For the most part, only astronauts and scientists are the ones most frequently performing this act of socially being isolated.  In fact, they train for this.  Others, those with serious illnesses such as cancer and auto-immune diseases, are often forced to stay away from others.  In either case, we do what we have to.

Unlike astronauts and scientists, cancer patients, etc., who endure many months of isolation, having to kill time and loneliness, we are only being asked to do fifteen days.  It should not be so hard.  At least it should not be.  I mentioned before how I dealt with this necessary, and sometimes unfortunate behavior.  The bottom line is I always got through.

So, how am I doing it as a “healthy” person, a non-scientist, definitely not an astronaut?


I am a bit of a hypocrite with this one.  Because of my health issues, I do spend time looking for information, as it will help to protect myself with this crisis as I am one of the more vulnerable people.  It is just, when you are on-line, one thing you are likely to see… others not following the social distancing guidelines.  And this is guaranteed to make you go crazy, perhaps in anger.  After all, you are following the rules, but they are not.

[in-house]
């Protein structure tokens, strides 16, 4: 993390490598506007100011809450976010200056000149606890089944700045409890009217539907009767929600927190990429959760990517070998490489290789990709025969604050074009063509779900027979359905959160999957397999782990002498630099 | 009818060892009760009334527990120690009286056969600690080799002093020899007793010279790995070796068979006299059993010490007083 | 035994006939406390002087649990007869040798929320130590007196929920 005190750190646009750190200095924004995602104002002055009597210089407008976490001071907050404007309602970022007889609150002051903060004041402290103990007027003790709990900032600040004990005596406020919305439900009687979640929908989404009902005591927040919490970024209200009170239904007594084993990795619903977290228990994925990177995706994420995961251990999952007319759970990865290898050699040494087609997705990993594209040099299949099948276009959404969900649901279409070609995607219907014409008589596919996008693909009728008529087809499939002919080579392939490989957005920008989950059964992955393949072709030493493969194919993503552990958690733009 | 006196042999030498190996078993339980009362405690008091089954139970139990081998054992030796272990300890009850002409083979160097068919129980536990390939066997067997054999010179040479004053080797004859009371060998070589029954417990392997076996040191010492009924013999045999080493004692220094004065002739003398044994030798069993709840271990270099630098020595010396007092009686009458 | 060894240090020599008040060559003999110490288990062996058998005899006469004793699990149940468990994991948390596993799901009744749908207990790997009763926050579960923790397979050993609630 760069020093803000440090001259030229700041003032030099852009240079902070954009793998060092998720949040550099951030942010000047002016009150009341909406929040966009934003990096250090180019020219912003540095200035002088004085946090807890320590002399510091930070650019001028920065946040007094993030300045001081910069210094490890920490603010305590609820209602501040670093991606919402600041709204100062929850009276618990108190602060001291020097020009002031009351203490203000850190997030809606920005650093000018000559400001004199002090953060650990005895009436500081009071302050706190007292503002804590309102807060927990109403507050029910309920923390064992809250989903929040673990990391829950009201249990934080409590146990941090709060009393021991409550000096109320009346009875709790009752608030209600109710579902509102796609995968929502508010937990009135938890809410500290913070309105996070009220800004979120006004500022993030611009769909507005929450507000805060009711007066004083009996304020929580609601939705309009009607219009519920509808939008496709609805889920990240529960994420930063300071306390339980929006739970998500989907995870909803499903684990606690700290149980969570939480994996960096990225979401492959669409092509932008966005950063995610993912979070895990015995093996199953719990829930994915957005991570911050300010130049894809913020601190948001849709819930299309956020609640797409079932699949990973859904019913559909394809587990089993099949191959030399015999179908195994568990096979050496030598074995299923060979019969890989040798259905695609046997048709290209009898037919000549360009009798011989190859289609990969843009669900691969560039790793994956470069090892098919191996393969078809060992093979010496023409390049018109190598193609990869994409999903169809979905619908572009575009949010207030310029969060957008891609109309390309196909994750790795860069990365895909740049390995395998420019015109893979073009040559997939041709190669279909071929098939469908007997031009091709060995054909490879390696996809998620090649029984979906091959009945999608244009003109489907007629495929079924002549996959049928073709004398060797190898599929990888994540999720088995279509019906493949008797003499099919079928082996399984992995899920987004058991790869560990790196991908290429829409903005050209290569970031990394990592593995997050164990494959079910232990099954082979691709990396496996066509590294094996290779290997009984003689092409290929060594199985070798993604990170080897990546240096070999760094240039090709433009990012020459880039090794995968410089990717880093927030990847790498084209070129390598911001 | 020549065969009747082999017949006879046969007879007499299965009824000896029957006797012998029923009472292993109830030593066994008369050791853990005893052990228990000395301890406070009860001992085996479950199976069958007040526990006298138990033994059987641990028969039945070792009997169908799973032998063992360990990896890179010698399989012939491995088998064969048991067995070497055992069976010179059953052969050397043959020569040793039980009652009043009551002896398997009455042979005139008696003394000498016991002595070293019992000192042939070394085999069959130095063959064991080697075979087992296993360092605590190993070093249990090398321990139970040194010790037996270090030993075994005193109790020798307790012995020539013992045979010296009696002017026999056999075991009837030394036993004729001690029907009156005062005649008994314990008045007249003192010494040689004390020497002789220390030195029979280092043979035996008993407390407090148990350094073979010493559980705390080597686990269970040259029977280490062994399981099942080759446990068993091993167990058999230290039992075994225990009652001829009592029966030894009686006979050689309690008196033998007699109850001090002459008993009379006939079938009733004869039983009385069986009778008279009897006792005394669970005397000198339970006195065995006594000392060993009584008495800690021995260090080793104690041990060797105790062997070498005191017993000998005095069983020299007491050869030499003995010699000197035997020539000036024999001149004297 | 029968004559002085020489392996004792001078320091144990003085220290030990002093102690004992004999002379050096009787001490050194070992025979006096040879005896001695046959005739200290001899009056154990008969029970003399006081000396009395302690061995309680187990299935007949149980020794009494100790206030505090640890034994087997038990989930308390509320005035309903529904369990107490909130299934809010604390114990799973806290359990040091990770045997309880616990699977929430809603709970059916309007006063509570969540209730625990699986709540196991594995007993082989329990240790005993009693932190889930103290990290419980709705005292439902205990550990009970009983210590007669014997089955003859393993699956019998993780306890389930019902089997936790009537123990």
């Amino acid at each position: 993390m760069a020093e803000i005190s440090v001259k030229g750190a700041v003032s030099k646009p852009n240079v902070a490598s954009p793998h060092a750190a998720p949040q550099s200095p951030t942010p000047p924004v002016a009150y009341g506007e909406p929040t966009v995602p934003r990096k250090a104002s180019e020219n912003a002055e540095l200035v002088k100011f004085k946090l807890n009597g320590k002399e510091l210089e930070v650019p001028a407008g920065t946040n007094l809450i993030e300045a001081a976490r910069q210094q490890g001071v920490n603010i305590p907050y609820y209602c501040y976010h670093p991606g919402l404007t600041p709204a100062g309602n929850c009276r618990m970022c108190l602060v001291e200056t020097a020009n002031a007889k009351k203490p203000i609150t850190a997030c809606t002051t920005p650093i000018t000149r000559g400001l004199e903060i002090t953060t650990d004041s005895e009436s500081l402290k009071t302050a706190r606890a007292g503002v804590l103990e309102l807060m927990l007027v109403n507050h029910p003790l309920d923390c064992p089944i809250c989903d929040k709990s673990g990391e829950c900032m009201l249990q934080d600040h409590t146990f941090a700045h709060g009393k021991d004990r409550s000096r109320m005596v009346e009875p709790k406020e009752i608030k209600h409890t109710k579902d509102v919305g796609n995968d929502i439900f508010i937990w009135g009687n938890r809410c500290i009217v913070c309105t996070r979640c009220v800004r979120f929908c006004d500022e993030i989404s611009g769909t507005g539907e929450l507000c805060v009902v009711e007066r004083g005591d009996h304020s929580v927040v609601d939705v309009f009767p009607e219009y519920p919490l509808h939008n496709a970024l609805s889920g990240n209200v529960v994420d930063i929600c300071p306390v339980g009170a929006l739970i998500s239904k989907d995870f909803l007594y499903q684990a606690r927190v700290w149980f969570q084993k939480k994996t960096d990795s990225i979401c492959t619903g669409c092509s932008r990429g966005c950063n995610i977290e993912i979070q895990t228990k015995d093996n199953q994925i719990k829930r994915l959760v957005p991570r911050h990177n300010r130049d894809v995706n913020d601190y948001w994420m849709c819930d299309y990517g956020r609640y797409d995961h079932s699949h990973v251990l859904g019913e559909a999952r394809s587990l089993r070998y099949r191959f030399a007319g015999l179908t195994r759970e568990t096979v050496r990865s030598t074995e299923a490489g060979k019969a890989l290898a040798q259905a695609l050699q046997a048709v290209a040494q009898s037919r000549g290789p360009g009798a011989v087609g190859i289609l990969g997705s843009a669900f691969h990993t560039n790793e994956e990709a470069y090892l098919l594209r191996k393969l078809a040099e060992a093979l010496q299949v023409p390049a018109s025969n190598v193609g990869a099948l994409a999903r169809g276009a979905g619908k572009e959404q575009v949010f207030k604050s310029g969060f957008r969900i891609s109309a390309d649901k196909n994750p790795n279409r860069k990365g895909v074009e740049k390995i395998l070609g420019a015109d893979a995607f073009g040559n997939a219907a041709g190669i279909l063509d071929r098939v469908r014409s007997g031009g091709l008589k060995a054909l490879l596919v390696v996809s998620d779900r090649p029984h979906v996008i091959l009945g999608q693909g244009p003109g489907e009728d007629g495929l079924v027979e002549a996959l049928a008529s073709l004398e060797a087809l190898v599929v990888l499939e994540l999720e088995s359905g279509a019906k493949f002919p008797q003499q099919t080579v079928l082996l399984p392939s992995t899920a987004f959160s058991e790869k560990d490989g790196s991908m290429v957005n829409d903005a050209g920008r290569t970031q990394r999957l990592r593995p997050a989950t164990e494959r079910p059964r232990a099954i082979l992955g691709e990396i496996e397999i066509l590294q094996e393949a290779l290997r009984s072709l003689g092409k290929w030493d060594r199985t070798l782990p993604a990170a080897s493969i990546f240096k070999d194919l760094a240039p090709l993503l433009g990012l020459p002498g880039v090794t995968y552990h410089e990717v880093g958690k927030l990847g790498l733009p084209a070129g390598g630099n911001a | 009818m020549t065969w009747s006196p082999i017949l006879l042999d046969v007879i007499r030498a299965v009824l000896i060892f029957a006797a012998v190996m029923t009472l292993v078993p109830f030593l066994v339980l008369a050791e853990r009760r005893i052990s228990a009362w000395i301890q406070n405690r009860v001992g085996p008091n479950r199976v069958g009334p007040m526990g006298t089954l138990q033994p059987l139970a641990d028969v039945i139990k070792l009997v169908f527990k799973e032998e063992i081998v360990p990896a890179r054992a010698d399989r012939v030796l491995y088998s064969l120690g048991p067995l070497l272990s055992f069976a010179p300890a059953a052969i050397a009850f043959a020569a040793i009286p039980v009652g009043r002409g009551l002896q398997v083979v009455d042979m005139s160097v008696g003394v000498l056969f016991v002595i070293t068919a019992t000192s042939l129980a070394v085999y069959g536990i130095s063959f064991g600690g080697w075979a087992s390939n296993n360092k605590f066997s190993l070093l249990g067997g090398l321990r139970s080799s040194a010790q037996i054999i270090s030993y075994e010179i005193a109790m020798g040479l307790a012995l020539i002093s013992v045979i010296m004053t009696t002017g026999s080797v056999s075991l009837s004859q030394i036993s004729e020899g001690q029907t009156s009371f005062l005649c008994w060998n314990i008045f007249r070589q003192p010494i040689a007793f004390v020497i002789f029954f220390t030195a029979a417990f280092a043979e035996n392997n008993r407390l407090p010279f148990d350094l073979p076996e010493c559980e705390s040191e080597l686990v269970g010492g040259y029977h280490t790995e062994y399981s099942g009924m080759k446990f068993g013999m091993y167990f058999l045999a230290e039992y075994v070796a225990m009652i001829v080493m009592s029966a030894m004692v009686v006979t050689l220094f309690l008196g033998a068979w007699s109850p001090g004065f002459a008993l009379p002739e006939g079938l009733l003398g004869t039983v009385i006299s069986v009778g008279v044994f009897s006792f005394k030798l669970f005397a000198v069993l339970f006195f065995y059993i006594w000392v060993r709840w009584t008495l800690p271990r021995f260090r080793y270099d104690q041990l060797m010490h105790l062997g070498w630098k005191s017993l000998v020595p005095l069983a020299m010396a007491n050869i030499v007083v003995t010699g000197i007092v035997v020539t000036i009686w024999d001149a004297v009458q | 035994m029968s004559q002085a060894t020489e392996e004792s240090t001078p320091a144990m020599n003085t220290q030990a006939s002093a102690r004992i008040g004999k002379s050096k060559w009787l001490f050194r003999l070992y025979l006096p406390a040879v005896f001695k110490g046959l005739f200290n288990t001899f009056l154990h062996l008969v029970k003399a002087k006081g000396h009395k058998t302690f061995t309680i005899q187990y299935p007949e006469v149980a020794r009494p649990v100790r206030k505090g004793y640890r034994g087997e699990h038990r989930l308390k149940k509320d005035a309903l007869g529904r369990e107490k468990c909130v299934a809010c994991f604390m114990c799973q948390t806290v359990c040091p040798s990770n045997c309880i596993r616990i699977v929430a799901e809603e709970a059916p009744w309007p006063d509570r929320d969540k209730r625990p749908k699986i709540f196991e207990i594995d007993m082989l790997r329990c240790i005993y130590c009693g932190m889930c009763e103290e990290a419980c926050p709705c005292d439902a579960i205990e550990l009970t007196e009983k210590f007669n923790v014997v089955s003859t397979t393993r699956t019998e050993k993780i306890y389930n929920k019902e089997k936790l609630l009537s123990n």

Then, there is also information overload.  I try to keep this to a minimum, so as not to get overwhelmed.  I rely on facts, not hopes and opinions.  And as long as the numbers continue to climb, the risk of me developing this, increases as well, and I must continue to be even more aware.


With a variety of video streaming services, there is no shortage of things to view from documentaries, concerts, movies, and some very interesting series.  I will say though, it would be nice if Umbrella Academy, Ozark, Stranger Things and others would come out with their new seasons.  This might help some stay inside.


Play it.  Listen to it.  Write it.  Sing it.  Enjoy it.  No matter how you do it, I am certain that you have a variety of media options to enjoy some cool tunes.


Between my laptop and a huge tote of hard copy photographs, I spend a lot of time looking at old memories.  This also helps me with another issue, as I am currently geographically separated from my daughters, so these memories help keep them fresh in my mind.


My laptop is over fifteen years old.  In other words, there is a lot of old “memory” that I could probably eliminate to help extend the life of my old computer.

Also, as I do with this blog, there are also other projects that I have been working on.